# Uniformly charged distributions (Electricity)

1. Feb 22, 2013

### ehabmozart

1. The problem statement, all variables and given/known data

Positive charge +Q is distributed uniformly along the +x axis from x=0 to x=a. Negative charge - Q is distributed uniformly along the +x axis from x=0 to x=-a. A positive point q lies on the positive y axis, a distance y from the origin. Find the force (mag and dir.) that the +ve and -ve charge distributions together exert on q.

2. Relevant equations

F= Eq

3. The attempt at a solution

I am so fine with the understanding and setting up the answer to this question. Initially, due to symmetry, I know that the resultant force would be just like the double of the field produced by the negative rod (or positive) in the negative x axis. So the answer should be - i direction. That's fine! ... My problem now is the final answer. Now let us consider the negative rod. I know originally that my answer is negative and what i usually did with point charges too if the direction is negative is that i take the absolute value of every single thing including q and then i add a negative sign at the end. Now by taking the negative rod to examine, I reached to the formula of KQ ( -1/(x^2+y^2)^.5) with the integral limits of -a to 0. Is this right... Is it right to take the integral from the small to the negative?? ... Now after doing the calculation I end up with a negative sign which is ( - K Q ( 1/y - 1/(y^2+a^2)^.5) .. The final answer is in NEGATIVE.... I am confused what to do next... Should I multiply it again by negative i restor in every question.. I need general rules for this and not just an answer to this..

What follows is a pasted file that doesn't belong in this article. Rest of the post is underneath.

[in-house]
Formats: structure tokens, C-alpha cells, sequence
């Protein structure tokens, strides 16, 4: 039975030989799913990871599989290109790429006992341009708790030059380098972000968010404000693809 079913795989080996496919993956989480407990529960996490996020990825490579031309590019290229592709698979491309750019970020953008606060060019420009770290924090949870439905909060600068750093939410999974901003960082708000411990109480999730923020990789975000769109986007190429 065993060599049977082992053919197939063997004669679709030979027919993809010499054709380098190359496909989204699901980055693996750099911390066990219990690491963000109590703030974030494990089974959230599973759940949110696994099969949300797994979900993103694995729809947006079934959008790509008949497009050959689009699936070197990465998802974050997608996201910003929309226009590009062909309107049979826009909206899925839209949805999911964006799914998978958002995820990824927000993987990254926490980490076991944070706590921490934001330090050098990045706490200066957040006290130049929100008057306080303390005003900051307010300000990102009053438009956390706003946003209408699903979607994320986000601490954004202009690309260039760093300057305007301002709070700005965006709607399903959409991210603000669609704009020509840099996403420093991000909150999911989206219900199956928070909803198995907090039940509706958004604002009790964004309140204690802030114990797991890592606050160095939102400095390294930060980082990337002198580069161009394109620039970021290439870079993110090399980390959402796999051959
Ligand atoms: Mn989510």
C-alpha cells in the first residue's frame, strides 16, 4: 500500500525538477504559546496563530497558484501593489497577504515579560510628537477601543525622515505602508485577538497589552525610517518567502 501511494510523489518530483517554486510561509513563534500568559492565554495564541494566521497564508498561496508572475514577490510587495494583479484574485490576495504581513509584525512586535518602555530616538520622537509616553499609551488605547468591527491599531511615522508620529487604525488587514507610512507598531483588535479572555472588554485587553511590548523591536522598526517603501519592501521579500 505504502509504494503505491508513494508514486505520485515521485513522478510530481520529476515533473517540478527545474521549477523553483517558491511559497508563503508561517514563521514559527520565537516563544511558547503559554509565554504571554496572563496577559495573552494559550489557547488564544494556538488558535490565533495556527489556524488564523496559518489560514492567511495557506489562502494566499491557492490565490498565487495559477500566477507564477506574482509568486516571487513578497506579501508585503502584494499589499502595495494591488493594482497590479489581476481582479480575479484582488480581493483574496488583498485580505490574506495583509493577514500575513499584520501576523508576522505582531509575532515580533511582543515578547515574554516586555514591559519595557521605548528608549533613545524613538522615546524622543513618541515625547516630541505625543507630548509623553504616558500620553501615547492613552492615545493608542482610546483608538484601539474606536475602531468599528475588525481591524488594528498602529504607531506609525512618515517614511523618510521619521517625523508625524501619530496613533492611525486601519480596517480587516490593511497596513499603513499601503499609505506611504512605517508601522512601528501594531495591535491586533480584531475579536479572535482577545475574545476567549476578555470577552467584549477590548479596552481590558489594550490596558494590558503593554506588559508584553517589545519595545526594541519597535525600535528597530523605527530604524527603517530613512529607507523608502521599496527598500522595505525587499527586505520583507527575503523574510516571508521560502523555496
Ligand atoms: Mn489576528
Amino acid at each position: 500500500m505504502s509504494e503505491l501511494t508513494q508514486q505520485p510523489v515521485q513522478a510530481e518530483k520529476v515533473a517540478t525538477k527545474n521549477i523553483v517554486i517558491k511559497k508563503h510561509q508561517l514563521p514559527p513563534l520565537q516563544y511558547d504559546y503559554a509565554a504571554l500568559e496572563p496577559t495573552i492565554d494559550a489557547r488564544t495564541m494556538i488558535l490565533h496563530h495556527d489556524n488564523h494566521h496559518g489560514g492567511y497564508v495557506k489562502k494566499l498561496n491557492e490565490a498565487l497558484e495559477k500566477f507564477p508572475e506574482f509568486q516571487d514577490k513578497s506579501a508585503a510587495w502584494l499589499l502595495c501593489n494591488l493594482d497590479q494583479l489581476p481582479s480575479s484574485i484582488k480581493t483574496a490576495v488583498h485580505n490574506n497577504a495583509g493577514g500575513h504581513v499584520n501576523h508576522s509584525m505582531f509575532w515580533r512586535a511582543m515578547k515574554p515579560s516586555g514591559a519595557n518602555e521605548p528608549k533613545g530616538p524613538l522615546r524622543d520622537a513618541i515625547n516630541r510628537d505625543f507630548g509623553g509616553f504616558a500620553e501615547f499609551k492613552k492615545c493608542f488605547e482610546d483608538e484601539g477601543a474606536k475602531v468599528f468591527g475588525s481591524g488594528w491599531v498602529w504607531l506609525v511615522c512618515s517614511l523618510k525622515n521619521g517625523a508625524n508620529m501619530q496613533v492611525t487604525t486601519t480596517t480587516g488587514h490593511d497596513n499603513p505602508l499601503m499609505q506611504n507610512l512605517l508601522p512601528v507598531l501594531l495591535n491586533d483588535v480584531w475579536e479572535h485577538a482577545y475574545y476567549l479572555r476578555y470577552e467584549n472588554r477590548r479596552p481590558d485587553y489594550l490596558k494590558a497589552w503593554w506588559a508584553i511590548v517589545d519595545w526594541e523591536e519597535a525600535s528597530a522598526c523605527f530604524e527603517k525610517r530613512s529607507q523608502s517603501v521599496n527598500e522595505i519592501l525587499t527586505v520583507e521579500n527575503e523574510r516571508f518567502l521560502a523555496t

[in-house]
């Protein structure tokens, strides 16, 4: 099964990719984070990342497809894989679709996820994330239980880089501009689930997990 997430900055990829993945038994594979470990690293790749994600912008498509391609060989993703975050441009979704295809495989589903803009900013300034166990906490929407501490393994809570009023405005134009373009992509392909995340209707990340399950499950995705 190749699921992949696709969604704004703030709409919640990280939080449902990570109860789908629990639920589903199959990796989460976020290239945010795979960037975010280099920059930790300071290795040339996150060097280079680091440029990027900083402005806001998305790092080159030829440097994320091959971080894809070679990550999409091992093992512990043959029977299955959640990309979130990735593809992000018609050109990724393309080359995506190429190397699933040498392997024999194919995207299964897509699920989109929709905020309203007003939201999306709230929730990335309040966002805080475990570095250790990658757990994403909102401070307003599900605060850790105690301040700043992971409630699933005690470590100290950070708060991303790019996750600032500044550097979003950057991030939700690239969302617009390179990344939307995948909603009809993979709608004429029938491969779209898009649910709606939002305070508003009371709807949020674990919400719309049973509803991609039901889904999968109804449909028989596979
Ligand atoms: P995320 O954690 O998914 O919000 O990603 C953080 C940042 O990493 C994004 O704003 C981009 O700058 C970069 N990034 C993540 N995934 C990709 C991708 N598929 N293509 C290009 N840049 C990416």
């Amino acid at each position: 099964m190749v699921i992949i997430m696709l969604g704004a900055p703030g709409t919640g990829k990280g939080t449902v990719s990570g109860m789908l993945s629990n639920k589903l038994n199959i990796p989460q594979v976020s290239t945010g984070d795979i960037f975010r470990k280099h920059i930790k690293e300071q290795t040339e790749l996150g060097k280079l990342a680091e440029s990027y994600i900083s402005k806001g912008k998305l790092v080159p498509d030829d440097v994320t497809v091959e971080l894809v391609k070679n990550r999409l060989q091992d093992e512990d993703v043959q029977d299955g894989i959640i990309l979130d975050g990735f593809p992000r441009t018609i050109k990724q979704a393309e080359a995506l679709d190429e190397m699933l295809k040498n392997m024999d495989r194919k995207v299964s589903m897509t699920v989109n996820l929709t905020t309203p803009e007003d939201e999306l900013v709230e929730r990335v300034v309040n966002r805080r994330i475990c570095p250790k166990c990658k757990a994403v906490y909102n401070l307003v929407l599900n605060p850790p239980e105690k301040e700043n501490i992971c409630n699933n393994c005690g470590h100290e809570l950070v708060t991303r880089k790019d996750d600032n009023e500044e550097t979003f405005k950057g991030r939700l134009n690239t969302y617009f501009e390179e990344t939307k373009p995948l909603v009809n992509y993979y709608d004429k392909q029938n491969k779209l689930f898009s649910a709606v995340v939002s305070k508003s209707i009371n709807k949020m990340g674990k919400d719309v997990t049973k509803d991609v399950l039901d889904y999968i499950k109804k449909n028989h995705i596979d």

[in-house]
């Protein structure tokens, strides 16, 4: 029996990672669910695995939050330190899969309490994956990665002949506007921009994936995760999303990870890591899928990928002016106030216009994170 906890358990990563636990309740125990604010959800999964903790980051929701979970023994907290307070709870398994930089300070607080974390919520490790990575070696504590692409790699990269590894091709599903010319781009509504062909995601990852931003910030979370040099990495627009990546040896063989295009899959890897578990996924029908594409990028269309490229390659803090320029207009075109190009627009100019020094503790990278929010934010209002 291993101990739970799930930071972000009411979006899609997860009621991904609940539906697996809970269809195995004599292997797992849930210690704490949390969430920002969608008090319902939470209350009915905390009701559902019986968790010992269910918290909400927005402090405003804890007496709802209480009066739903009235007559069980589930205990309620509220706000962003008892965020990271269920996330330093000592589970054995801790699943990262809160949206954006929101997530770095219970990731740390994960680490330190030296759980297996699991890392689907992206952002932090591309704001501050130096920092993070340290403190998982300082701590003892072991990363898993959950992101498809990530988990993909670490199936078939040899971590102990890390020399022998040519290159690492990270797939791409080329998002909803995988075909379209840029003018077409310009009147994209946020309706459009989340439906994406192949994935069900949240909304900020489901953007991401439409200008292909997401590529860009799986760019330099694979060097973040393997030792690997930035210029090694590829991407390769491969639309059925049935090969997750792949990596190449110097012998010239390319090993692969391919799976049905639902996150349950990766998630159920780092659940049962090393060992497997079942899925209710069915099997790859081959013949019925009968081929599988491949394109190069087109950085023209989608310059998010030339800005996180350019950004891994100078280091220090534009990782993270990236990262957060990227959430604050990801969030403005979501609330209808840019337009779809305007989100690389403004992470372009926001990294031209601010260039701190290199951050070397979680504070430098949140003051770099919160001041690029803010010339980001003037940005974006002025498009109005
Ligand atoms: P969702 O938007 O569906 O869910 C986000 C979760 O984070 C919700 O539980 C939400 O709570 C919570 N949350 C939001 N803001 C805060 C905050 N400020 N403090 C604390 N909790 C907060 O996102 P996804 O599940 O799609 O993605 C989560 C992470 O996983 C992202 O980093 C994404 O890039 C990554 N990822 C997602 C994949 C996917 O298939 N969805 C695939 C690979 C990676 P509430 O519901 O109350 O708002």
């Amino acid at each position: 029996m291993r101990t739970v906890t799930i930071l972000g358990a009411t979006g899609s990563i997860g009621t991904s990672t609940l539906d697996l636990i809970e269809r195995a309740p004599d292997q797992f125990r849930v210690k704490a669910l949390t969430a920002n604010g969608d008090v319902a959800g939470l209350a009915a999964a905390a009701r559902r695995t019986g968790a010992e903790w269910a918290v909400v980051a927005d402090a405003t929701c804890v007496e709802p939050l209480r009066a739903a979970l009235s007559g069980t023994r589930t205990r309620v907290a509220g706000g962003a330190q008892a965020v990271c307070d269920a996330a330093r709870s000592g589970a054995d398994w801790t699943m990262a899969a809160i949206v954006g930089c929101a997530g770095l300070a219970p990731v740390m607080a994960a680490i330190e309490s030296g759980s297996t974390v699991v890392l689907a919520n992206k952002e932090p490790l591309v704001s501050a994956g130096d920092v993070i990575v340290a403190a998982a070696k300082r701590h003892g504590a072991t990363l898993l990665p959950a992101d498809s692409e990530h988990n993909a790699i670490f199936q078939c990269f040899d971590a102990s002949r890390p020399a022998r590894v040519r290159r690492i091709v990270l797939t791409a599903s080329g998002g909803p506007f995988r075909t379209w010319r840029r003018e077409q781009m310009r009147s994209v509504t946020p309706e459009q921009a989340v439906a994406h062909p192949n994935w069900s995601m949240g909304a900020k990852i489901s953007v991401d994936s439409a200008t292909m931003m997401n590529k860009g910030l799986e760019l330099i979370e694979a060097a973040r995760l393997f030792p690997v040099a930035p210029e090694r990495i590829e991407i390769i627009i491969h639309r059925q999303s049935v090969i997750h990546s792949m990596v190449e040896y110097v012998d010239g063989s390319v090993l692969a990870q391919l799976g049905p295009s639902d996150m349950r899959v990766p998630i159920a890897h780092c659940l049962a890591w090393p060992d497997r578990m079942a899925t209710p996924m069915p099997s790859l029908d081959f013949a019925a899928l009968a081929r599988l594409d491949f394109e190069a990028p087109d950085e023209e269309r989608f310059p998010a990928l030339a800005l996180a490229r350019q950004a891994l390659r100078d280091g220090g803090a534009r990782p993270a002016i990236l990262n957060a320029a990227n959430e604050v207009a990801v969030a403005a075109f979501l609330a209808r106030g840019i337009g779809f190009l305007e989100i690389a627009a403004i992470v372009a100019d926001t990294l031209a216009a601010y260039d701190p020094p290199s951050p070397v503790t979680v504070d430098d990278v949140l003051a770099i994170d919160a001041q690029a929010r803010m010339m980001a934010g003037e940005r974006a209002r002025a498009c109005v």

Questions.
1) Should my answer of the integral be inline with my physics asumptions... I mean I know that the answer should be + i and the integral comes out in negative.. WHat should I do?
2) Should the integral always to be from the smallest to the largest

THANKS A LOT FOR YOUR PATIENCE

2. Feb 22, 2013

### haruspex

A couple of issues there.
1. How does a field vary as a function of distance?
2. As you noted, you only want the component parallel to the x axis.

3. Feb 23, 2013

### ehabmozart

Can you kindly clarify your points you are trying to explain\?

4. Feb 23, 2013

### haruspex

If I've understood your post, you're saying that the force on a charge q at relative position (x, y) from a charge element δQ is KδQ(x2+y2)-1/2. That would mean force varies inversely as the distance, instead of as the square of the distance.
Also, as you noted beforehand, you don't want the whole force. You know that the forces in the y-direction will cancel, so you want to integrate only the x-component of the force.

5. Feb 23, 2013

### ehabmozart

Nope not at all... In this question, I meant that the answer comes in negative where i know from the physics of the charges that it should point to the positive x axis

6. Feb 23, 2013

### haruspex

Ok, I think I see where I had misunderstood the OP. The formula you quoted is after integrating but before applying the limits.
$\int_{x=-a}^0\frac{-x dx}{(x^2+y^2)^{\frac32}} = \int_{x=-a}^0\frac{- d\left(x^2\right)}{2(x^2+y^2)^{\frac32}} = \int_{x^2=a^2}^0\frac{- d\left(x^2\right)}{2(x^2+y^2)^{\frac32}}$
The problem is that over the range x = -a to 0 d(x2) is negative. To put it another way, had your initial range been x=+a to 0 you would still have got a2 to 0 for x2. Whenever there are square roots involved there's the potential for ambiguity.

Edit: Ignore the above. I'm back to not understanding the issue. The answer should be negative, and it is. In my algebra above, I should have started with +xdx, not -xdx.

Last edited: Feb 23, 2013